Radak echoes this: "The Edomites selected their kings from foreign nations because they had no citizen worthy to be king." Who Is ...

Rambam: Rabbi Moshe ben Maimon or Maimonides (1135-1204 CE), Talmudist, philosopher, astronomer and physician; author of Mishneh Torah, Guide for the Perplexed and other works; a convinced rationalist
Maimonides comments that "the kings are listed in verses 31-39 to highlight that they came from non-Edomite families and led the nation to ultimate defeat" (Guide for the Perplexed 3:50). Drazin and Wagner point out that the Torah forbids Israel from doing this: "Be sure to set as king over yourself one of your own people; you must not set a foreigner over you, one who is not your kinsman" (D'varim 17:15, JPS); and suggest that if Israel followed the Edomite example, they would suffer the same fate.

Can the Edomite picture here be used as a model for our lives? Do we need to ask ourselves who is king in our life? Whether we consider ourselves worthy to rule ourselves - and most people probably do - we nevertheless appoint other kings to effective rule in our lives, sometimes several. For some it is a succession of demanding jobs and employers, who suck all our time and energy into work and time at the office, "for the sake of the business". The odd thing is that very few people say on their deathbeds, "I wish I'd spent more time at the office." Then we recognise, too late, that we have allowed work and all that is associated with it - earning money, acquiring status, the approval of the boss and work colleagues - to be the wrong king over us. Other people allow fitness to be the ruler of their life: running, jogging, weight-lifting, cycling; they are always popping in for a session at the gym or out for an early morning run, come rain or shine. Strangely, not many people's last words are, "I wish I'd spent more time at the gym." Another all-consuming passion is sport, that is, spectator sport. Whether football, baseball, cricket, motor racing, snooker or the Olympics, some people are simply obsessed with watching sport. It can be a group activity, hours down at the pub watching the big game on a screen nearly as large as a double bed, or it can be just one person staying up until three o'clock in the morning to watch a race from the other side of the world. Records, averages, player histories - the vital statistics have to be mastered and kept sharp to enhance enjoyment or impress others. Have you heard of someone's final regrets being, "I wish I'd spent more time watching Formula One"?

At the end of the time of the judges, when the prophet Samuel was serving as the last judge that Israel would have, Israel demanded that he appoint a king over them, so that they could be just like the other nations. HaShem gave them permission, but told Samuel to warn the people what having a king would mean to them:

This will be the practice of the king who will rule over you: He will take your sons and appoint them as his charioteers and horsemen, and they will serve as outrunners for his chariots. He will appoint them as his chiefs of thousands and of fifties; or they will have to plow his fields, reap his harvest, and make his weapons and the equipment for his chariots. He will take your daughters as perfumers, cooks, and bakers. He will seize your choice fields, vineyards, and olive groves, and give them to his courtiers. He will take a tenth part of your grain and vintage and give it to his eunuchs and courtiers. He will take your male and female slaves, your choice young men, and your asses, and put them to work for him. He will take a tenth part of your flocks, and you shall become his slaves. The day will come when you cry out because of the king whom you yourselves have chosen; and the L-RD will not answer you on that day. (1 Samuel 8:11-18, JPS)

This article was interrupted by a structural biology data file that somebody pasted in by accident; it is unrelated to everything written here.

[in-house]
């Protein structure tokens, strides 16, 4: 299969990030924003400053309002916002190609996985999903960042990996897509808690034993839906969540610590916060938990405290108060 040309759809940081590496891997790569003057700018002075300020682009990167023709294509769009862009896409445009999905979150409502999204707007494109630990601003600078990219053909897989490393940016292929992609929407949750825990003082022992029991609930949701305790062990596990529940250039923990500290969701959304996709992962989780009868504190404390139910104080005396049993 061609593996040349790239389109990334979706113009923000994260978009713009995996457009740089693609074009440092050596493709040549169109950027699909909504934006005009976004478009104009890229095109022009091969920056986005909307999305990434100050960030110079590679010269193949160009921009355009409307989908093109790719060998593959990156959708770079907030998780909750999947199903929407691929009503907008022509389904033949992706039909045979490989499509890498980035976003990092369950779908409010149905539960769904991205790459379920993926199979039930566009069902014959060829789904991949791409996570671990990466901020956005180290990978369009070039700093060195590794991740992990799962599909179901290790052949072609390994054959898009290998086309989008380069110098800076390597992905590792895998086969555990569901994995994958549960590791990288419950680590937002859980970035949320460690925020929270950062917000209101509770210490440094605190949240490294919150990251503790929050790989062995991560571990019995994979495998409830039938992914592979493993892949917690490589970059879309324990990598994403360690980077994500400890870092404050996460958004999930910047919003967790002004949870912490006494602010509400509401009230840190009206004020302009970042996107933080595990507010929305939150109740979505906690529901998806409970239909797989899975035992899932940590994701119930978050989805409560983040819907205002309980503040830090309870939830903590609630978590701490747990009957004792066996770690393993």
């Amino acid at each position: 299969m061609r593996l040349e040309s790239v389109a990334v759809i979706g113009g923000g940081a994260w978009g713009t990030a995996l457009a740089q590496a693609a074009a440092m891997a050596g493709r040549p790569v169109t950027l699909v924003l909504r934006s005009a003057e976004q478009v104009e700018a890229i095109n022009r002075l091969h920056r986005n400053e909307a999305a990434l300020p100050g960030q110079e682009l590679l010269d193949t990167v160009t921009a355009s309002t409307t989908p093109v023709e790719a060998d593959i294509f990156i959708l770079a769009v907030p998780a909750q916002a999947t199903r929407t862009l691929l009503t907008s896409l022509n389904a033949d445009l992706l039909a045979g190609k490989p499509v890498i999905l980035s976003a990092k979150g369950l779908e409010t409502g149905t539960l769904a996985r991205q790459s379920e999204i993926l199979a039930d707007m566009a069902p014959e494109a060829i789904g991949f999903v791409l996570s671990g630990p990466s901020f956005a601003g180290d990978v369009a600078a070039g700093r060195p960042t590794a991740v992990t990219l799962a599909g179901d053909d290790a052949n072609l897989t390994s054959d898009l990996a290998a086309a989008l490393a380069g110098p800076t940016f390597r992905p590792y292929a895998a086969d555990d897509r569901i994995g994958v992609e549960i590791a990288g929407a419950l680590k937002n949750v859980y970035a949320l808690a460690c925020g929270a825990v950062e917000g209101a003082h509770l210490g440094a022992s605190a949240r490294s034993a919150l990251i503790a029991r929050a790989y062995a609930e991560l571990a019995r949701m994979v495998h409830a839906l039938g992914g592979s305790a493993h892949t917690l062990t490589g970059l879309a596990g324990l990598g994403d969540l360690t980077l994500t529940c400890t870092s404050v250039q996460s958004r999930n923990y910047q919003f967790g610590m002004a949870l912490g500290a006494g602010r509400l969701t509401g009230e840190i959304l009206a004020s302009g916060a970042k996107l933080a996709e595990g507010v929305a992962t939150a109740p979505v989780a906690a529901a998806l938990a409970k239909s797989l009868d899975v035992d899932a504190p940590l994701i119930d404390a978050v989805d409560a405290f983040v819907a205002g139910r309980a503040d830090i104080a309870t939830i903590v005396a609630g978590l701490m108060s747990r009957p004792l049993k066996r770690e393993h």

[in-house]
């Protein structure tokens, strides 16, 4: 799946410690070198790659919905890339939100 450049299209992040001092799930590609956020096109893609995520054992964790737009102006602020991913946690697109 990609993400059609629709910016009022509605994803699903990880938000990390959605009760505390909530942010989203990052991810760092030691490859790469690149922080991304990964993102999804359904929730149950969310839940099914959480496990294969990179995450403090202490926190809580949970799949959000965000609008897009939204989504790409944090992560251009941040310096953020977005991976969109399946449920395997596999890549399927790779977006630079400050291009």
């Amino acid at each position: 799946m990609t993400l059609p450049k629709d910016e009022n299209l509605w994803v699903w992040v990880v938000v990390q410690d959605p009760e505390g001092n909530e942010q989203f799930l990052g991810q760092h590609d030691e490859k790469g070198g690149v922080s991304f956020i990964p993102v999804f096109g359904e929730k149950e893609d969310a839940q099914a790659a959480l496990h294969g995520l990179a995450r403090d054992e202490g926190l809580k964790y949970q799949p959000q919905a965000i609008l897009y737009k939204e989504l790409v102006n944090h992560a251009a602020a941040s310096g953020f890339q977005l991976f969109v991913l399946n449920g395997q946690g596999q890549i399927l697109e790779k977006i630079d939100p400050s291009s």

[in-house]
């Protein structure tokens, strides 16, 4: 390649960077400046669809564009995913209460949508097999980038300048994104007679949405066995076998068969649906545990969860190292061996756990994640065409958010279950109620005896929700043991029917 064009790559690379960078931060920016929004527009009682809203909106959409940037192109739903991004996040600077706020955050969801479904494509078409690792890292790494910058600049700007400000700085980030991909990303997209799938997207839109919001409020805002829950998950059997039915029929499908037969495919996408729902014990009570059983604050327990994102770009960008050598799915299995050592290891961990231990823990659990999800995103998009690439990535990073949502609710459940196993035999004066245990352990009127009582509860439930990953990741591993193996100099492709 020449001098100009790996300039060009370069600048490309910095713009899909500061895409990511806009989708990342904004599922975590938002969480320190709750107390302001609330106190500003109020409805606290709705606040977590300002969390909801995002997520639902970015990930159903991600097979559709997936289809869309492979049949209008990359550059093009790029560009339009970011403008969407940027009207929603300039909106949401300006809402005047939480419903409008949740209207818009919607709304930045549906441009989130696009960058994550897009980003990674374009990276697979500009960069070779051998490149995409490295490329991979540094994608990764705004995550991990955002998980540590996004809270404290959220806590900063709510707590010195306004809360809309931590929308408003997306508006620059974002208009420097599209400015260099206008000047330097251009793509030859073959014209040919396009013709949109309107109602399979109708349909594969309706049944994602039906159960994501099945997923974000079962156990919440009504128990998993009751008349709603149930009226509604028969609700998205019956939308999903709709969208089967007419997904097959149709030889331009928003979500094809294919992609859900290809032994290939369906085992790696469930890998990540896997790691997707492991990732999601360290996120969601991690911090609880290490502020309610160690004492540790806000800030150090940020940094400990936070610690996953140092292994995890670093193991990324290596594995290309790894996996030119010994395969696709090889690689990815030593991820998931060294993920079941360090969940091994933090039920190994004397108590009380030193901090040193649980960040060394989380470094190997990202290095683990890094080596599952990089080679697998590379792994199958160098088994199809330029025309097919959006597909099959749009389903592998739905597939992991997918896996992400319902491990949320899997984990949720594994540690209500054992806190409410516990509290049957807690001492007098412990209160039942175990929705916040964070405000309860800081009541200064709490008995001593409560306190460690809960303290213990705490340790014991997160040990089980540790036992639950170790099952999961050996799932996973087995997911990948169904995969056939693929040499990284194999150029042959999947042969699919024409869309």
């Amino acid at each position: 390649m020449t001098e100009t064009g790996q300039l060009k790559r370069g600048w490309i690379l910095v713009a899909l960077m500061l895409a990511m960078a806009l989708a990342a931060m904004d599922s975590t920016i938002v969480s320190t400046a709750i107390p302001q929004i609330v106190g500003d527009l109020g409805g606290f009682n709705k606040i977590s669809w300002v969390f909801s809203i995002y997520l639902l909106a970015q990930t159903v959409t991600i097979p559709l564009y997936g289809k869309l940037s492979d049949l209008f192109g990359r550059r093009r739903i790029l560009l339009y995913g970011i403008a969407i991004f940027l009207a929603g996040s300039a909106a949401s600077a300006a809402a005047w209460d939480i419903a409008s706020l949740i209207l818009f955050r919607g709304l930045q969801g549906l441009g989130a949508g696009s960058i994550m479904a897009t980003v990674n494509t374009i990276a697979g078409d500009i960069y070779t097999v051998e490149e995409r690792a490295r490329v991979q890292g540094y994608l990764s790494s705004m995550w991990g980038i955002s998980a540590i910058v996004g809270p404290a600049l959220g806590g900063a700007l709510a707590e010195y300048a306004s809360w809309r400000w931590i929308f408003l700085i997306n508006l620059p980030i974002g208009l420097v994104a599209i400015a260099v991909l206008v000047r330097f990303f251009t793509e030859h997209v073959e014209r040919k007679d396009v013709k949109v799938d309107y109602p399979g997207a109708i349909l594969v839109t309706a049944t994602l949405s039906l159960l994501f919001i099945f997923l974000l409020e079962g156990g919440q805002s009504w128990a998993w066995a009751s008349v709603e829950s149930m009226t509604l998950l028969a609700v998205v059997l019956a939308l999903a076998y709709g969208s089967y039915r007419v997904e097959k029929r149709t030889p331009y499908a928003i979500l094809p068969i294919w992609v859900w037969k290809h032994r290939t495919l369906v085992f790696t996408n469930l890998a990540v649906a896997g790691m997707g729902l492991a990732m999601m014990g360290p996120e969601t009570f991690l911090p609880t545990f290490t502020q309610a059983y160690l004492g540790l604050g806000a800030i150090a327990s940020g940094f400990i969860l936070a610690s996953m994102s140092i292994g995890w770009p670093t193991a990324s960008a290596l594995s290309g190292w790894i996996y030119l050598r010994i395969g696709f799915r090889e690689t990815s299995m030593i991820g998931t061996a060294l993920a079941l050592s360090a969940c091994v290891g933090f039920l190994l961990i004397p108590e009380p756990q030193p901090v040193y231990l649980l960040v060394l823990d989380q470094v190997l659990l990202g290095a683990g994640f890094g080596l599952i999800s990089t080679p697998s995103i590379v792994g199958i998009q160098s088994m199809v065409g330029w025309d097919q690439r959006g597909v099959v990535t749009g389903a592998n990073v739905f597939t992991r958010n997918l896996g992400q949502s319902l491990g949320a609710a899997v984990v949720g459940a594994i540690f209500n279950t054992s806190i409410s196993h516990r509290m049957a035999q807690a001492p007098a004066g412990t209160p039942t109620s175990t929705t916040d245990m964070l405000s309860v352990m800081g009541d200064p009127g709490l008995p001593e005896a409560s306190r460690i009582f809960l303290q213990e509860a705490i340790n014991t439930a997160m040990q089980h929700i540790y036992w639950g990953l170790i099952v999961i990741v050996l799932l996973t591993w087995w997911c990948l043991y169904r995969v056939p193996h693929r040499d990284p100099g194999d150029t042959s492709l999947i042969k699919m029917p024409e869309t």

Nevertheless, Israel insisted and so Saul was made king of Israel. Forewarned though they were, the people were shocked when "King Solomon imposed forced labor on all Israel; the levy came to 30000 men. He sent them to the Lebanon in shifts of 10000 a month" (1 Kings 5:27-28, JPS). Solomon forced the people "to build the House of the L-RD, his own palace, the Millo, and the wall of Jerusalem, and to fortify Hazor, Megiddo, and Gezer" (9:15, JPS). When his son, Rehoboam became king, his words to the people who asked him to lessen the burdens of the state - "My father made your yoke heavy, but I will add to your yoke; my father flogged you with whips, but I will flog you with scorpions" (12:14, JPS) - caused the split between the tribes of Israel: ten refused his kingship and only the tribe of Judah remained loyal to the house of David. And you can find plenty of Rehoboams around in our world today.

Today, Yeshua brings us an offer of peace: "Come to Me, all who labour and are heavy laden, and I will give you rest. Take My yoke upon you, and learn from Me, for I am gentle and lowly in heart, and you will find rest for your souls. For My yoke is easy, and My burden is light" (Matthew 11:28, ESV). The question we have to ask is, "Who is king in my life?" Have we chosen ourselves or some other king, so that we are being plundered and used by them, or have we chosen Yeshua and the kingdom of G-d?

Further Study: Jeremiah 30:18-22; Psalm 2:1-6; Daniel 7:13-14; Acts 5:30-31

Application: Who is king in your life? Are you under someone's thumb or being driven where you do not want to go? Then it is time to invite King Yeshua to come and rule in your life and turn things around for the good.

07:10 11Dec16 Judith: Brilliant food for my brain and spirit.

© Jonathan Allen, 2016